US 4470147 A
A multi-mode radio receiver divides the radio frequency input into two channels and in each channel mixes it with the carrier wave frequency. A quadrature shift in the mixing carrier wave frequencies enables base band signals to be filtered from the mixer outputs. The analogue quadrature signals are converted to digital form and processed digitally to reproduce the original modulating signal for am, fm or pm transmissions. For ssb modulation the mixing frequency is the side band center frequency instead of carrier frequency.
1. A radio receiver for receiving and demodulating at least single side band modulated signals wherein the center frequency of the single side band is offset by an offset frequency from the carrier frequency, comprising a first signal path including means for mixing the received signal with a local oscillator frequency running at the main transmission frequency which is the center frequency of the side band for the ssbm signals to obtain a fixed mixed signal and means for filtering said first mixed signal to give a first filtered signal defined as an inphase signal, a second signal path including means for mixing the received RF signal with the local oscillator frequency but with a relative phase shift to obtain a second mixed signal and means for filtering said second mixed signal to provide a second filtered signal defined as a quadrature signal Q, an analogue to digital converter stage to convert the I and Q signals into respective digitised I and Q signals, and a digital signal processor arranged to demodulate the digitised I and Q signals, including means to derive amplitude and phase of the original modulation from the digitised I and Q signals, means to subtract or add phase at the offset frequency to the phase angle θ to provide a new phase angle φ and means to derive R Sin φ or R Cos φ to produce digitised single side band demodulation signals for upper or lower single side band modulation depending respectively on whether the phase at the offset frequency is subtracted or added.
2. A radio receiver as claimed in claim 1 further comprising a digital to analogue converter to convert the respective demodulated digital signals into analogue signals.
3. A radio receiver as claimed in claim 1 wherein the digital signal processor includes means to provide demodulation of amplitude and/or phase modulation from the respective output of said deriving means.
4. A radio receiver as claimed in claim 1 wherein the digital signal processor has means to differentiate θ with respect to time t to derive dθ/dt, constituting demodulation of frequency modulation.
5. A radio receiver as claimed in claim 1 incorporating feedback control circuits leading from the digital signal processor and operative for feeding R and/or θ in their digitised form back to the two signal paths to control respectively amplification within the two signal paths and/or the relative phase shift in the second signal path as compared with the first signal path.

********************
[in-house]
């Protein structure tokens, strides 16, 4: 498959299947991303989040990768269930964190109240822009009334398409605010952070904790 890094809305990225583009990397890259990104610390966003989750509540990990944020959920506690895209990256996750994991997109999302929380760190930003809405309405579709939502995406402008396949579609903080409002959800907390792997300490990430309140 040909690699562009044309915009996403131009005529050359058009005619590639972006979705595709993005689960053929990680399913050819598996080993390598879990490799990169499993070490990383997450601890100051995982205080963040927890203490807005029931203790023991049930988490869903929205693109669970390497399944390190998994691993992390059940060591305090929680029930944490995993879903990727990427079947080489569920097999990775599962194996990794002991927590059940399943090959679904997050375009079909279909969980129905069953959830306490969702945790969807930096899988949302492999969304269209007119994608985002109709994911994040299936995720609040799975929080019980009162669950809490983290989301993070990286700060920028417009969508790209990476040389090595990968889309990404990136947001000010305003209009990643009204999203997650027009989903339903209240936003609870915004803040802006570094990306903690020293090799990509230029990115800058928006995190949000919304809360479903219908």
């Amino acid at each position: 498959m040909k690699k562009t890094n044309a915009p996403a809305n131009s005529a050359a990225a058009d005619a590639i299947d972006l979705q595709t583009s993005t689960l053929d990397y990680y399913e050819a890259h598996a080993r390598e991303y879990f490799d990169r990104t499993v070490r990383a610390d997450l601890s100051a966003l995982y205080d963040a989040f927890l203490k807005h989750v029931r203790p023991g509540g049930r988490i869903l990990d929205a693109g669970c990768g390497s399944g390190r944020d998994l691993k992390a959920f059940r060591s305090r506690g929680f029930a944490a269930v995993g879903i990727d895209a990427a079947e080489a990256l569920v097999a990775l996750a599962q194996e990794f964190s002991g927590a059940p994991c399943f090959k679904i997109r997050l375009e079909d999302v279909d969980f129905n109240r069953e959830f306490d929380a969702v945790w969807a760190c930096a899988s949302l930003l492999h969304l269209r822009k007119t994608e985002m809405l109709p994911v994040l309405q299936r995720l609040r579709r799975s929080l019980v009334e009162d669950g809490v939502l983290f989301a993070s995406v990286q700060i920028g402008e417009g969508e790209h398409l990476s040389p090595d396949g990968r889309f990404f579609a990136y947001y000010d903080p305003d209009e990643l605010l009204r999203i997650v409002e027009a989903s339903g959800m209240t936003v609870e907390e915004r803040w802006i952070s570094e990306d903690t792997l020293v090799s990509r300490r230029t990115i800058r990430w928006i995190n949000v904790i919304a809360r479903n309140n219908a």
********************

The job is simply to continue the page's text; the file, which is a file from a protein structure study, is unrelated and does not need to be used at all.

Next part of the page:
6. A radio receiver as claimed in claim 1 wherein the digital signal processor is provided with means to additionally derive the output of:
(a) θ for phase modulation
(b) R for amplitude modulation
(c) dθ/dt for frequency modulation
to provide a radio receiver capable of receiving and demodulating at least two of the four specified forms of modulation.
This invention relates to radio receivers and is concerned particularly but not exclusively with a multi-mode receiver capable of receiving and demodulating two or more of the following types of modulation: phase modulation (pm), amplitude modulation (am), frequency modulation (fm) and single side band modulation (ssbm). The invention could also be used in a single mode receiver.
According to the present invention a radio receiver comprises a first single path in which a received radio signal is mixed with a local oscillator frequency running at the main transmission frequency and then filtered to give a first mixed signal defined as an in-phase signal I, a second signal path in which the received signal is mixed with the local oscillator frequency but with a relative phase shift and then filtered to provide a second mixed signal defined as a quadrature signal Q, an analogue to digital converter stage to digitise the I and Q signals and a digital signal processor arranged to demodulate the digitised I and Q signals.
For pm, am and fm, the main transmission frequency at which the local oscillator runs is the carrier wave frequency but for ssbm the main transmission frequency is at the sideband centre frequency. Preferably, a digital to analogue converter is provided to convert the demodulated digital signals into analogue signals. However, if the receiver operates in a situation where signals are required or can be used in digital form, the digital to analogue conversion may be unnecessary.
Preferably, the digital signal processor includes means to derive amplitude (R) and/or phase (θ) of the modulation signals from the digitised I and Q signals to provide demodulation of amplitude and/or phase modulation. As will be explained below, digitised R and θ signals can also be used as intermediate values in deriving demodulated fm and ssbm.
In one example, the digital signal processor has means to derive the phase θ of the modulating signal and to differentiate θ with respect to time t to derive dθ/dt, constituting demodulation of frequency modulation.
In another example the digital signal processor includes means to derive both R and θ, has means to subtract or add phase at the offset frequency to the phase angle θ to provide a new phase angle φ and has means to drive R Sin φ or R Cos φ to produce digitised single side band demodulation for upper or lower single side band modulation depending respectively on whether the phase is subtracted or added.